Cygnet Brings Back ‘Cabaret’ and the Menacing Allure of Berlin in the Waning Days of the Weimar Republic
“Willkommen,” the upbeat opening song from Kander and Ebb’s musical Cabaret promises carefree escape from the real world’s problems. But the musical itself makes a trenchant case for the political realm’s inescapable consequences on the personal.
Cygnet Theatre has mounted yet another revival of this powerful theatrical spectacle, and Saturday’s striking opening night performance proved its heart-stopping relevance. Scenic designer Sean Fanning has turned the Theatre in Old Town into Berlin’s shady Kit Kat Klub, and Sean Murray’s incisive direction channels the menacing thrill of Germany on the eve of the Nazi coup.As the Kit Kat Club’s manipulative emcee, Allen Lucky Weaver craftily enticed the audience into savoring his club’s pleasures, although his honeyed voice could not disguise the cynical snarl behind his welcome. Megan Carmitchel wisely took her time revealing the complex, contradictory layers of Sally Bowles, the English singer who stars on the club’s stage but regularly strikes out with the men in her life. In her early song, “Don’t Tell Mama,” I thought her voice lacked presence, but when she got to “Maybe This Time,” she unleashed enough power to reveal her character’s acute desperation. As Sally’s world collapsed around her, Carmitchel’s manic, farewell reprise of “Cabaret” rivaled any soprano’s mad scene from grand opera. In Cabaret’s urtext, the Berlin Stories of Christopher Isherwood, the author who visits Berlin in the waning Weimar Republic years is Isherwood himself, but Cabaret’s leading man is Cliff Bradshaw, a naive American writer. Will Bethmann gave Cliff an earnest veneer that his Berlin experiences quickly destroy, bringing out unsuspected warmth in both his character and his vocal allure. Linda Libby and Eddie Yaroch gave the musical’s secondary romantic pair, Fräulein Schneider and Herr Schultz, touching characterizations as the street violence of brownshirt thugs dissolved the proposed marriage of the middle-aged German woman and the older Jewish merchant.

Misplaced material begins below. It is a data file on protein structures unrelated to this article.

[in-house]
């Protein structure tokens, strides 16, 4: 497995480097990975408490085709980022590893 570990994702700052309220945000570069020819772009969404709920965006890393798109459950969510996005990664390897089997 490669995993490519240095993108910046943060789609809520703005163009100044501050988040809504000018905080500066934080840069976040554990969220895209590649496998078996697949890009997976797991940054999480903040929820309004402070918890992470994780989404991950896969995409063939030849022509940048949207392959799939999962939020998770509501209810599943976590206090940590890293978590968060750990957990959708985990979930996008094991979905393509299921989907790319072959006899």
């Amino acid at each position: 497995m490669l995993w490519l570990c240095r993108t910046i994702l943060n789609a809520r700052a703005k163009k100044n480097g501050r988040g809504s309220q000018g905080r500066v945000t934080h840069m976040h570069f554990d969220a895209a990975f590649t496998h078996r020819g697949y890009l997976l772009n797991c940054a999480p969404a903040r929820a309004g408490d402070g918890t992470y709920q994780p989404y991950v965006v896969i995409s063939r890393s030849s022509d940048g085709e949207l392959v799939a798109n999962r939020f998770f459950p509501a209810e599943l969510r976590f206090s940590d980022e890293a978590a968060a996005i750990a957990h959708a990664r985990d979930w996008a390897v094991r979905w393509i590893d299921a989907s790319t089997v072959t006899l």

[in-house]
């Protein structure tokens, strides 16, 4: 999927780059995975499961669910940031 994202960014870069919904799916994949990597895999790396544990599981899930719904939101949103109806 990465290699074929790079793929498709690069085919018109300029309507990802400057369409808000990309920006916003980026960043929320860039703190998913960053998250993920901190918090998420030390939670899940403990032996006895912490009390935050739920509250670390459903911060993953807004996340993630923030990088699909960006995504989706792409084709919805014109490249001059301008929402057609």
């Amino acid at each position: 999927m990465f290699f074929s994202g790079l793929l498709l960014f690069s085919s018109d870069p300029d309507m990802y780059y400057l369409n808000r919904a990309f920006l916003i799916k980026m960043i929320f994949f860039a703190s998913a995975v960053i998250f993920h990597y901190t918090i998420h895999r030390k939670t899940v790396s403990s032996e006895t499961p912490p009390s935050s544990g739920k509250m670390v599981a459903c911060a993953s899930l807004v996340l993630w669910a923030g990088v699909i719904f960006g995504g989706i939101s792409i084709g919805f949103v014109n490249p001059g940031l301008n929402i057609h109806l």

As Max, the Kit Kat Klub’s manager, Luke H. Jacobs’ gruff authority worked well, and Erica Marie Weisz demonstrated that Fräulein Kost was much more than the stereotypical hooker with a heart of gold.
Considering the modest size of Cygnet’s stage, choreographer Katie Banville put her four Kit Kat chorines and their two male counterparts through their paces with constantly inventive dance routines that honored the period. Kelley Prendergast, Alyssa Anne Austin, Carolyn Lupin, and Tamara Rodriguez danced with polished ease and sang with gusto as the chorines. Trevor Cruse as Bobby and Marc Caro as Victor proved their dance acumen as well as their sexy allure as the Berlin beefcake that tempts Cliff out of his closeted gay identity.
Gerry Tonella as Ernst Ludwig deftly navigated the transition from Cliff’s friendly guide to underground Berlin and devoted English language student to strident Nazi Party member.
From sophisticated formal wear for upper class club patrons to the revealing costumes of the club’s sexy young entertainers, Zoë Trautmann has devised an array of costumes that evoke the period and clearly define its class strata.
Music Director Patrick Marion coaxed a fiery wall of sound—appropriately brass-dominated—from his band of six instrumentalists, and he proved a savvy interpreter of the musical style of the period as depicted in John Kander’s score. Kudos to trumpeter Alyssa Keene and trombonist Devin Blumworth for their vibrant solos and to Marion’s fleet work on the piano as he conducted the ensemble.
Cygent’s production of ‘Cabaret’ will run through September 4, 2022, at the Theatre in Old Town, 4044 Twiggs Ave. San Diego.
I am currently in Berlin, and a friend who lives here pointed out the Kit-Kat Club, calling it a “famous dive.” I’m sorry to miss this production, but I won’t be back in San Diego to see it, even with an extension.
The show is brilliant and the cast was wonderful, but the acoustics at the Cygnet were terrible. The sound engineer must have been asleep at the wheel.
At the performance I saw, the matinee on Sunday, August 21, many people in the audience aside from me were bothered because they couldn’t hear the principals, and even when they could hear them, they couldn’t understand the lyrics.
Why have none of the reviews mentioned this serious lapse?